JUVENILE POLYPOSIS SYNDROME; JPS Is also known as polyposis, juvenile intestinal|pji|jip|juvenile intestinal polyposis|polyposis, familial, of entire gastrointestinal tract

Related symptoms:

  • Seizures
  • Neoplasm
  • Failure to thrive
  • Pain
  • Cryptorchidism


SOURCES: OMIM MENDELIAN

More info about JUVENILE POLYPOSIS SYNDROME; JPS

Top 5 symptoms//phenotypes associated to Hypertension and Vertigo

Symptoms // Phenotype % cases
Pain Common - Between 50% and 80% cases
Headache Uncommon - Between 30% and 50% cases
Stroke Uncommon - Between 30% and 50% cases
Respiratory distress Uncommon - Between 30% and 50% cases
Dyspnea Uncommon - Between 30% and 50% cases

Other less frequent symptoms

Patients with Hypertension and Vertigo. may also develop some of the following symptoms:

Uncommon Symptoms - Between 30% and 50% cases

Fatigue Epistaxis Myocardial infarction Hepatomegaly Cough Myalgia Venous thrombosis Abdominal pain Polycythemia Splenomegaly Leukemia Neoplasm Seizures Acrocyanosis Chest pain Tachycardia Thrombocytosis Hypotension

Rare Symptoms - Less than 30% cases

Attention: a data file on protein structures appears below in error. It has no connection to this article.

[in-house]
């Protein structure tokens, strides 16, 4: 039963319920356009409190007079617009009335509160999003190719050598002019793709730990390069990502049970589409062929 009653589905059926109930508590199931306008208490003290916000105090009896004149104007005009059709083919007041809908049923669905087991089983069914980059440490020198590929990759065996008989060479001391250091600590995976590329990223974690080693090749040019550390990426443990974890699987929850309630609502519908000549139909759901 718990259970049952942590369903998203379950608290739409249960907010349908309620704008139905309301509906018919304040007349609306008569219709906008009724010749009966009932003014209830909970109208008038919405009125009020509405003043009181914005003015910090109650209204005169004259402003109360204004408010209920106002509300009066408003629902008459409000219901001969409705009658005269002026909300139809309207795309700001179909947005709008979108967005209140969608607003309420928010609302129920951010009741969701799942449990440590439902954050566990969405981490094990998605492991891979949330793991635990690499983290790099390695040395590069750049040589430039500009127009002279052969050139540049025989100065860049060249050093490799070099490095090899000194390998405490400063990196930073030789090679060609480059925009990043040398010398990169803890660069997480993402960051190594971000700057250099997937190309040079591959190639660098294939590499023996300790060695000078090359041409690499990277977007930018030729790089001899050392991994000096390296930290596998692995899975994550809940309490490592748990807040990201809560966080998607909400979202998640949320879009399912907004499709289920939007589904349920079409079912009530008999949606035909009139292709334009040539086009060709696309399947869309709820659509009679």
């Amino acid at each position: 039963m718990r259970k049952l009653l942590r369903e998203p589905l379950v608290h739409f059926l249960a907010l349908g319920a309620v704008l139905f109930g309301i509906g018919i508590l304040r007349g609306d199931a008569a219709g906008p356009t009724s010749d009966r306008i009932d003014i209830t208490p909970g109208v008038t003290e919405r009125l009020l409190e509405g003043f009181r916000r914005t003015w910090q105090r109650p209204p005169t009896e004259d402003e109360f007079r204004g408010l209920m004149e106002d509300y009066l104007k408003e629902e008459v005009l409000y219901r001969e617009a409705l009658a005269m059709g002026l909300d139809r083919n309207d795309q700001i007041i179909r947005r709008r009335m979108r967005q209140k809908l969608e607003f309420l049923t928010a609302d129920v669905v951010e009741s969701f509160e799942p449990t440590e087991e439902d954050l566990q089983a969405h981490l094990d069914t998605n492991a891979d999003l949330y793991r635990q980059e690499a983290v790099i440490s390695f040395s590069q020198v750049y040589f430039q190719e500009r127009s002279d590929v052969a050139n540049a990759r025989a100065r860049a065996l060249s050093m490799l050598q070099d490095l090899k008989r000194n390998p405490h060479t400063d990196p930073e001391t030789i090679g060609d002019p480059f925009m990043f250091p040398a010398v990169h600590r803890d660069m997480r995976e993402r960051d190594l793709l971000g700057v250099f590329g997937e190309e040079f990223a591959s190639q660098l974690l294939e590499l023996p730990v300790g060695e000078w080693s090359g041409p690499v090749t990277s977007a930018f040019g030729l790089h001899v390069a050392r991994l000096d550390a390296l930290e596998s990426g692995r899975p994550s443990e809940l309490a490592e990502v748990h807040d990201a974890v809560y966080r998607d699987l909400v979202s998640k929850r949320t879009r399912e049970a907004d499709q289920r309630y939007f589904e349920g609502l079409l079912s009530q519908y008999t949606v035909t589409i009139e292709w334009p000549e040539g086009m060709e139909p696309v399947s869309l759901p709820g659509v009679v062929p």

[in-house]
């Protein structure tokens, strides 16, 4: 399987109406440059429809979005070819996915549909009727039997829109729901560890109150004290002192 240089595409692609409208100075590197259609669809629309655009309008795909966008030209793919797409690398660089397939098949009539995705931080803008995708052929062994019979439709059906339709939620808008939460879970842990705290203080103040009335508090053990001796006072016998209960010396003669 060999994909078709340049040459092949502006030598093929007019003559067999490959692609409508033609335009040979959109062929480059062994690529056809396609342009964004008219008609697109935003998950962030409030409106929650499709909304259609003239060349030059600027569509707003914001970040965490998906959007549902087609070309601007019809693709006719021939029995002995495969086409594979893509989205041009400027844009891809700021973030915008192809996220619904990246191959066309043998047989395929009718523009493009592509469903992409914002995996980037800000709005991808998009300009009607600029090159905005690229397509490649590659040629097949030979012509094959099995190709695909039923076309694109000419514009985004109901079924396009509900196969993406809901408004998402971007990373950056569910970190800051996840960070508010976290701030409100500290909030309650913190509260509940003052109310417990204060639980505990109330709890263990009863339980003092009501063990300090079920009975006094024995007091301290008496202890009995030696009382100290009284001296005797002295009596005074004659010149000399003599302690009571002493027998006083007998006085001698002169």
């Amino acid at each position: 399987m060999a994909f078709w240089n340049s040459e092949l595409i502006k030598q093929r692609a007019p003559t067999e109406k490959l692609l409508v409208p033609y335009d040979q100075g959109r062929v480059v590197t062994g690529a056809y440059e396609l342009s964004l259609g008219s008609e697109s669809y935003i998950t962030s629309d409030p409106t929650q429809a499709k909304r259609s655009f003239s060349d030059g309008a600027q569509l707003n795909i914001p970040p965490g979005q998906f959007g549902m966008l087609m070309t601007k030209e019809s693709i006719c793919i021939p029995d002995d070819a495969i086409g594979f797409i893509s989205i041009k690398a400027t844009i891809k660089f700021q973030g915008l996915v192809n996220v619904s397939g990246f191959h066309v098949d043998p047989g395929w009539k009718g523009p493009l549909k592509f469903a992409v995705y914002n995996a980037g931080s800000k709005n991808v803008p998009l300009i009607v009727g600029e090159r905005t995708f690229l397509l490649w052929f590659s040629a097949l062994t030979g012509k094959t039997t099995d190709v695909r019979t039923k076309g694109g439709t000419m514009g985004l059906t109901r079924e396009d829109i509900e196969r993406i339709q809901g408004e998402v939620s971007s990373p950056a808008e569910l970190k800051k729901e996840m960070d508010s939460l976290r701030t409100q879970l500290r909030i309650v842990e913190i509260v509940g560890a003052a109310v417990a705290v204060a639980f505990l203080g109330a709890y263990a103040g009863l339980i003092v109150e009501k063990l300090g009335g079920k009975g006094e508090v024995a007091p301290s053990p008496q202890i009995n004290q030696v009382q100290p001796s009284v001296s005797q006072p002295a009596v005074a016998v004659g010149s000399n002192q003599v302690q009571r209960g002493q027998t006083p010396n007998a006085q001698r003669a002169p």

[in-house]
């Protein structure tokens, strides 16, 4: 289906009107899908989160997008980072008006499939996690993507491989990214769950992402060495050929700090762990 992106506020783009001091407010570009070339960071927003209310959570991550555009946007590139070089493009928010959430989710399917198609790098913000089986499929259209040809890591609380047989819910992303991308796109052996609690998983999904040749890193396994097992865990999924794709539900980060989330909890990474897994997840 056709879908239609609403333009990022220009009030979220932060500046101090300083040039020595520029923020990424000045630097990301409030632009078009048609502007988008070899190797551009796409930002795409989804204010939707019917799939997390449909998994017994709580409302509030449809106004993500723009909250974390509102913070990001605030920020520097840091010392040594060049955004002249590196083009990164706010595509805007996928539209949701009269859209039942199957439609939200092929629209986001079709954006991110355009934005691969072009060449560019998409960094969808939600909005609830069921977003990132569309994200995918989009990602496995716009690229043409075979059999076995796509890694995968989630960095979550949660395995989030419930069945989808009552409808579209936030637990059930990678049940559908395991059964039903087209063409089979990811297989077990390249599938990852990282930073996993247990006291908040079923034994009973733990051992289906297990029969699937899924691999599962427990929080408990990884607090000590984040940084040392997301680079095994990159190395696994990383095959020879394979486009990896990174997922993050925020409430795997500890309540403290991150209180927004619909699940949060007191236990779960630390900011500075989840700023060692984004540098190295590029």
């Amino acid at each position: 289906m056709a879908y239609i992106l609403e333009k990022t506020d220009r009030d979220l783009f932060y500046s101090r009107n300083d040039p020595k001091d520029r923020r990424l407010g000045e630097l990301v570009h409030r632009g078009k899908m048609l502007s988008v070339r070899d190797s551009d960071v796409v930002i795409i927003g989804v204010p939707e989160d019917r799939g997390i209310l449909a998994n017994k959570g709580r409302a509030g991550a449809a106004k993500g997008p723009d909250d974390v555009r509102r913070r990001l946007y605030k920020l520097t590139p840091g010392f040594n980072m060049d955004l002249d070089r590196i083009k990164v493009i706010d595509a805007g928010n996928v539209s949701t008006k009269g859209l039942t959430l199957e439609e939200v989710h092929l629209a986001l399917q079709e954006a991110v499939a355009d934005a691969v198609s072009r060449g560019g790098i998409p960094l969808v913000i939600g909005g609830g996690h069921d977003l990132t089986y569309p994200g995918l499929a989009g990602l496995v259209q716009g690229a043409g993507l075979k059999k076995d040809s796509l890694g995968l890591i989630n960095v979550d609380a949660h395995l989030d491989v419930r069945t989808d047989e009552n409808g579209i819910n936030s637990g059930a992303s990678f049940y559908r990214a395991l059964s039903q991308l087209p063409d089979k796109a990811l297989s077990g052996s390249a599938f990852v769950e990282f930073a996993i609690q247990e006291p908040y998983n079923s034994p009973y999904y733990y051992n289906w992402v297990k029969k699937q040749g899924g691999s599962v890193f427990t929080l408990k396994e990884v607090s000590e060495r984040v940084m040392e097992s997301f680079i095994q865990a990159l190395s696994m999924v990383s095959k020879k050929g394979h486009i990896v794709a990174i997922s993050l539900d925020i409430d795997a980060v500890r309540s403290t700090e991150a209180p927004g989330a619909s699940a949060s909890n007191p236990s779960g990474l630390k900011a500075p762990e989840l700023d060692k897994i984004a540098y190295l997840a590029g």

Abnormal thrombosis Hemoptysis Telangiectasia Myelofibrosis Cyanosis Arterial thrombosis Bruising susceptibility Acute leukemia Amaurosis fugax Transient ischemic attack Pulmonary embolism Congestive heart failure Leukocytosis Myelodysplasia Increased megakaryocyte count Gastrointestinal hemorrhage Myeloproliferative disorder Increased red blood cell mass Cerebral hemorrhage Portal hypertension Visual impairment Anemia Hypoglycemia Orthostatic hypotension Recurrent hypoglycemia Palpitations Thromboembolic stroke Cerebral ischemia Arthralgia Pruritus Increased hematocrit Thromboembolism Increased hemoglobin Mental deterioration Deep venous thrombosis Intracranial hemorrhage Muscle weakness Hemiplegia Gingival bleeding Systemic lupus erythematosus Motor delay Dysarthria Tremor Vasculitis Hemiparesis Behavioral abnormality Angina pectoris Developmental regression Portal vein thrombosis Dementia Memory impairment Facial palsy Migraine Budd-Chiari syndrome Intermittent claudication Chorea Nephropathy Confusion Erythroid hyperplasia Paralysis Elevated leukocyte alkaline phosphatase Arterial stenosis Personality changes Rectal prolapse Hypoalbuminemia Clubbing Colon cancer Hamartoma Hematochezia Clubbing of fingers Intestinal polyposis Stomach cancer Diplopia Hamartomatous polyposis Hematemesis Melena Intussusception Multiple gastric polyps Duodenal adenocarcinoma Adenocarcinoma of the colon Hypokalemia Carcinoma Heart murmur Hemianopia Cutis marmorata Aphasia Visual field defect Atrophic scars Arteriovenous malformation Peripheral arterial stenosis Facial paralysis Vascular skin abnormality Jaundice Antiphospholipid antibody positivity Lupus anticoagulant Failure to thrive Cryptorchidism Macrocephaly Diarrhea Hernia Umbilical hernia Tinnitus Cardiomegaly Erythema Hypothermia Dehydration Abnormal autonomic nervous system physiology Epiphora Blurred vision Amyloidosis Neonatal hypoglycemia Multiple myeloma Abnormality of the nervous system Nocturia Intermittent hypothermia Retrograde ejaculation Abnormality of the skeletal system Hepatosplenomegaly Paresthesia Syncope Vomiting Prolonged bleeding time Abnormal bleeding Hyperhidrosis Pheochromocytoma Paraganglioma Cardiomyopathy Atrial fibrillation Sick sinus syndrome Exertional dyspnea Peripheral neuropathy Abnormal hemoglobin Plethora Peripheral thrombosis Generalized hypotonia Muscular hypotonia Ptosis High palate Lymphoma Myeloid leukemia Weight loss Hemangiomatosis Right ventricular hypertrophy Edema of the lower limbs Right ventricular failure Abnormal tricuspid valve morphology Spontaneous, recurrent epistaxis Increased pulmonary vascular resistance Pulmonary capillary hemangiomatosis Scleroderma Elevated right atrial pressure Arterial intimal fibrosis Pulmonary arterial medial hypertrophy Pulmonary aterial intimal fibrosis Pulmonary artery vasoconstriction Respiratory insufficiency Thrombocytopenia Capillary hemangioma Hoarse voice Gangrene Decreased mean platelet volume Abnormality of the cerebral vasculature Abnormal thrombocyte morphology Impaired platelet aggregation Abnormality of bone marrow cell morphology Bloody diarrhea Abnormal platelet morphology Abnormal platelet aggregation Abnormal lung morphology Edema Recurrent respiratory infections Cirrhosis Ascites Sudden cardiac death Pulmonary arterial hypertension Ventricular hypertrophy Hepatic vascular malformations